Human activities lead to the disappearance of chimpanzees in Senegal
Kedougou is the capital of one of the most disadvantaged regions of Senegal. Its geographical location, southeast of the country on the border with Mali and Guinea, keeps it away from the development of the coast.
This region is home to the only and last chimpanzees of Senegal. They are now in danger. The causes of their decrease in population is due to the loss and degradation of their habitats by human activities such as deforestation caused by agriculture and livestock, fires and poaching. The chimpanzees of Senegal feature many unique behavioural patterns, such as speer-hunting, drinking wells and troglodyte behaviour. The region is already highly affected by climate change, making the survival of these chimpanzee populations very critical.
The extinction of these chimpanzees would entail an incalculable loss for both regional biodiversity and the world natural heritage, as well as for science.
What does the Jane Goodall Institute do in Senegal?
- Research: we have built a scientific research station, officially inaugurated by Dr. Jane Goodall in February 2014 that serves biological, ethological and ecological research on Chimpanzee Conservation. Summer courses are also organised in our station.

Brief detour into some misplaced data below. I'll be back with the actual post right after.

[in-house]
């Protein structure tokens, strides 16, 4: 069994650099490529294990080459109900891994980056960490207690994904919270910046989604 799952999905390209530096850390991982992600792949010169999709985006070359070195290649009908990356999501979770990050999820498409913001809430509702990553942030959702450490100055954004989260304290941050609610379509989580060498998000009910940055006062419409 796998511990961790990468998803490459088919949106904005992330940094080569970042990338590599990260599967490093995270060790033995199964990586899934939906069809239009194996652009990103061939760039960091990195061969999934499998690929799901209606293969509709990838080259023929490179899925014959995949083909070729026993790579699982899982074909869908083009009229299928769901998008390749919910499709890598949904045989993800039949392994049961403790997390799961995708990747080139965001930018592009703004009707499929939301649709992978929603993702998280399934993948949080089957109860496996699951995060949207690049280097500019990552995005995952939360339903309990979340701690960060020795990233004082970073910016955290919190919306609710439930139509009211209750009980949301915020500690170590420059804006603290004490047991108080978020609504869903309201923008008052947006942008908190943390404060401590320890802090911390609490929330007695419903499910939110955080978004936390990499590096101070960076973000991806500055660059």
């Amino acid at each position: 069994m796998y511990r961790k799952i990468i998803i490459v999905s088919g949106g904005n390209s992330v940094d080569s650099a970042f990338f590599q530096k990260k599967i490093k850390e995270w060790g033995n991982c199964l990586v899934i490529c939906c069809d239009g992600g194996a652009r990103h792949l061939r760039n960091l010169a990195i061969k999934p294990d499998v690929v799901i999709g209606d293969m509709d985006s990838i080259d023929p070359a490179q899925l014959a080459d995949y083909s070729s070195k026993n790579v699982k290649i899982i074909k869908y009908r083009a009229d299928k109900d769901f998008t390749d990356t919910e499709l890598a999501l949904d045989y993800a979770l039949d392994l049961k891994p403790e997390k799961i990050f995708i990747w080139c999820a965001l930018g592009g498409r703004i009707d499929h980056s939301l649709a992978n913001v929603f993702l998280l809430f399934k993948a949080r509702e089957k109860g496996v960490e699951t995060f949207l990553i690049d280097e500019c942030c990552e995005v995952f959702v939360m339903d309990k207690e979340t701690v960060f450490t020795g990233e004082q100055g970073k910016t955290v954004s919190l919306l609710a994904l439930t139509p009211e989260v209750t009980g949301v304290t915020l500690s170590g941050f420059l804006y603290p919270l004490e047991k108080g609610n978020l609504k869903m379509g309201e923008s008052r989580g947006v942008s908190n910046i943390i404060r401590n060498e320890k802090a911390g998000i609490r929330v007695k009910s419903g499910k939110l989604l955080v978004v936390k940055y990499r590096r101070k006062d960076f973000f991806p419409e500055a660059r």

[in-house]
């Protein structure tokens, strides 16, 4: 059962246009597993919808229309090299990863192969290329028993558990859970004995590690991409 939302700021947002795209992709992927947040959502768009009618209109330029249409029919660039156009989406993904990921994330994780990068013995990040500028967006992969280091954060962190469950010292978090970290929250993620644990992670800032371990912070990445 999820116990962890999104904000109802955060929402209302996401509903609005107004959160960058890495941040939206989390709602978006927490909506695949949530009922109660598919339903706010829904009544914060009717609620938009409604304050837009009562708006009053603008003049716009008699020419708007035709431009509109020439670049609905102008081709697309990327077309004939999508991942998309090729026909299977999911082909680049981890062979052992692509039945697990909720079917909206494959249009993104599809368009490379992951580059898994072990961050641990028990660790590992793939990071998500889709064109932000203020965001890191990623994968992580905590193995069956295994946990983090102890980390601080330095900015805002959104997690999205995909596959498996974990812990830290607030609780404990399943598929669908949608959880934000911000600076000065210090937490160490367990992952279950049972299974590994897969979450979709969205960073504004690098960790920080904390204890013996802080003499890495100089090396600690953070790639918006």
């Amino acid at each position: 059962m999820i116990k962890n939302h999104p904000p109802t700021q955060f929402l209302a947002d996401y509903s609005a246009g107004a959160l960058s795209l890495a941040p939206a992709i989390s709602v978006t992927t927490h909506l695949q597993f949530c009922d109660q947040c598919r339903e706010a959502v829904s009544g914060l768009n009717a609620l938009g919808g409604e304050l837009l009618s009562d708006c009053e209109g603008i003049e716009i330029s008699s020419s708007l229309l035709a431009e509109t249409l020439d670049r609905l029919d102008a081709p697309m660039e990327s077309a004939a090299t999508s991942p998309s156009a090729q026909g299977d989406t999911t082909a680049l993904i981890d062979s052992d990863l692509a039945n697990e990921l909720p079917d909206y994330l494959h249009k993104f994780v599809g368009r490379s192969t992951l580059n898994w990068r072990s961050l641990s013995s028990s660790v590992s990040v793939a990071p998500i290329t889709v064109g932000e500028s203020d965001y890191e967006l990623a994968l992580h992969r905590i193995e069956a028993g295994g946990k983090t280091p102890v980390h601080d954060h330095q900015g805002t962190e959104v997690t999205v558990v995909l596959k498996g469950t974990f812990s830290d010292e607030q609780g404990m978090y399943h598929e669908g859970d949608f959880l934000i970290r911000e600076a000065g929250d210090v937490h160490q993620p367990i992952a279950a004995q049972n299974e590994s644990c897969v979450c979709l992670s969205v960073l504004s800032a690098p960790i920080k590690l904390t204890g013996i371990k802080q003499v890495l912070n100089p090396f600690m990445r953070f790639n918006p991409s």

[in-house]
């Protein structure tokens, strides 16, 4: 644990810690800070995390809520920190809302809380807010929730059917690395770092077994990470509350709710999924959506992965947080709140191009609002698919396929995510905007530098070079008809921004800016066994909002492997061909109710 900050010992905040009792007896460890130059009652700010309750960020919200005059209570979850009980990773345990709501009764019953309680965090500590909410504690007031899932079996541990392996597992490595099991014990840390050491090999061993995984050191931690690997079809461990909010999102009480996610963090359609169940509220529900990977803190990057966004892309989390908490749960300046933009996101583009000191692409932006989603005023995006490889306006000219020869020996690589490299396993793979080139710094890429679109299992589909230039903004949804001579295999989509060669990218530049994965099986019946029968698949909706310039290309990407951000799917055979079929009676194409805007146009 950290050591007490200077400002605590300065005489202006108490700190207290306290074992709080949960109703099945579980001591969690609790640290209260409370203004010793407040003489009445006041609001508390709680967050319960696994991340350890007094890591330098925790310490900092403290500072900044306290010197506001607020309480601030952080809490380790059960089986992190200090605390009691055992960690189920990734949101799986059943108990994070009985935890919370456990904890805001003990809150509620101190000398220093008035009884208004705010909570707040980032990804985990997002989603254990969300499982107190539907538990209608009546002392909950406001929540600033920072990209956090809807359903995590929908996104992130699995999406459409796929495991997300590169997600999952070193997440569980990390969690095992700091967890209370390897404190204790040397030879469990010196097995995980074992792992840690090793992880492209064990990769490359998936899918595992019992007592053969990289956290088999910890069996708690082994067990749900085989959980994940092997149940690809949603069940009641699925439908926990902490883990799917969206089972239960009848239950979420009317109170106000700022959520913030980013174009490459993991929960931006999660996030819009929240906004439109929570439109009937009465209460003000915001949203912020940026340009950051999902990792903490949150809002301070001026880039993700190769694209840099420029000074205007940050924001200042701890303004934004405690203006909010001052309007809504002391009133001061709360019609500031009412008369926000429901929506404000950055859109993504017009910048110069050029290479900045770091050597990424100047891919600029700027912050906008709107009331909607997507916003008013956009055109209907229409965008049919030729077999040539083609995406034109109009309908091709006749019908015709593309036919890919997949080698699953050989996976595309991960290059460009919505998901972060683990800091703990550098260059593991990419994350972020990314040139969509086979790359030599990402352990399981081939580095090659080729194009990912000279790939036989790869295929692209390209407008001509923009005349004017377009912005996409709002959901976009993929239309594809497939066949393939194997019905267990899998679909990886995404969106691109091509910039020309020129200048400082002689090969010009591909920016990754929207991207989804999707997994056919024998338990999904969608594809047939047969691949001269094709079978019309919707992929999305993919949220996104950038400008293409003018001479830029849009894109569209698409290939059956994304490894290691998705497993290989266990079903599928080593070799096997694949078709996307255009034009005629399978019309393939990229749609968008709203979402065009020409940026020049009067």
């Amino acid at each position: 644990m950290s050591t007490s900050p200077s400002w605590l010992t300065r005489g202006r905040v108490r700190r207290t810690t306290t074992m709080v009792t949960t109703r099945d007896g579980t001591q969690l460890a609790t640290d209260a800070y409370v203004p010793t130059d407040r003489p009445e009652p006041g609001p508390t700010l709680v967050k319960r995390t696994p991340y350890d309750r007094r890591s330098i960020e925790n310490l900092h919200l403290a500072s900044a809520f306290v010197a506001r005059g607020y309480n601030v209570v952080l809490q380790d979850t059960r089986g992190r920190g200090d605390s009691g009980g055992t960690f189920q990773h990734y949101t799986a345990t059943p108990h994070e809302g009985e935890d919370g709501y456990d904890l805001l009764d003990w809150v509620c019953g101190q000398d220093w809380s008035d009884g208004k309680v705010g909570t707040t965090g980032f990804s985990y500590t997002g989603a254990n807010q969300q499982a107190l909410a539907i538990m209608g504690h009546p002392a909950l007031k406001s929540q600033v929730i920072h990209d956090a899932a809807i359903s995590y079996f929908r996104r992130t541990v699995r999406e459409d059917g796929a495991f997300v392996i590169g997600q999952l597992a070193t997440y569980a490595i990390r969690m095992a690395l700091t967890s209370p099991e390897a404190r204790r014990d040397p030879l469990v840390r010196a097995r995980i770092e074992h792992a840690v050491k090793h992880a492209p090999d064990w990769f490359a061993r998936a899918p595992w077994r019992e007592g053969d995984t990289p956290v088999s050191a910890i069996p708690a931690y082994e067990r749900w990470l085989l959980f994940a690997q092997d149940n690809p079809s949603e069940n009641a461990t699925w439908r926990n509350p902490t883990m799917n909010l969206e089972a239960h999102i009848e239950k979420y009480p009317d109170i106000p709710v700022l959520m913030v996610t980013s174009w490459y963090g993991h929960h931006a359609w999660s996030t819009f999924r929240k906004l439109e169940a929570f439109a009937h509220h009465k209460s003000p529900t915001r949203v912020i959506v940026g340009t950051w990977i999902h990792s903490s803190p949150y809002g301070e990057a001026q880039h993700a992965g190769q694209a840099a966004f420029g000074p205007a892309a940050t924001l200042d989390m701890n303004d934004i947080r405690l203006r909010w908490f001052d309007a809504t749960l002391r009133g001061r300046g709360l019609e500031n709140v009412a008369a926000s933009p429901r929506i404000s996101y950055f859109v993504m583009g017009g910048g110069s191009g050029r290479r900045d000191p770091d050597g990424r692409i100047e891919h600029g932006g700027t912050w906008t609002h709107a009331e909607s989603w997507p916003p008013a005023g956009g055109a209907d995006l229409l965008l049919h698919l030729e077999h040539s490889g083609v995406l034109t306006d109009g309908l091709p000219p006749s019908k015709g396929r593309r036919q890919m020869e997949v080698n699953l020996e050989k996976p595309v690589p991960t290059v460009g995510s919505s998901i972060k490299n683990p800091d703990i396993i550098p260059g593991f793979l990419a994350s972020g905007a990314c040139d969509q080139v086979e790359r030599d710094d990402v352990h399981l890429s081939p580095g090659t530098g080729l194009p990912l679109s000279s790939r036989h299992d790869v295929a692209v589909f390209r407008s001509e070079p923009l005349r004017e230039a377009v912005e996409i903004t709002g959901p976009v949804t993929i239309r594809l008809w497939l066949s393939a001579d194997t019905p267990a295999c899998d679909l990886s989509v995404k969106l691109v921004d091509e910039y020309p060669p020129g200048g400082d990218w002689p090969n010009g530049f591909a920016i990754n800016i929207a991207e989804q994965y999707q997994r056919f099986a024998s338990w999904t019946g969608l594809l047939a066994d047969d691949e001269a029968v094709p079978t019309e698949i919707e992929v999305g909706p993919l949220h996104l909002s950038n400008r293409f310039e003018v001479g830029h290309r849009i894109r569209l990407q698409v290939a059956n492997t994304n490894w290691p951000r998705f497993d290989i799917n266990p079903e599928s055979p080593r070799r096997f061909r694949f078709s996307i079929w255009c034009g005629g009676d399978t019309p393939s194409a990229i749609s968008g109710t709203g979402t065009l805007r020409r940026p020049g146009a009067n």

- Conservation: we create protected areas, corridors and reforestation zones. We carry on activities to regulate agroforestry and include eco-guards trainings.
- Public awareness and education: the Jane Goodall Institute conducts educational programmes and awareness-raising actions, agroforestry trainings for women, hazardous waste collection programmes (batteries, etc.) and various actions with schoolchildren. The Jane Goodall Institute Belgium specifically supports the Roots & Shoots youth leadership programme in Senegal.
- Ecotourism: we promote sustainable tourism.
- Water and sanitation: construction of wells, laundries and latrines.
How you can help us protect chimpanzees?
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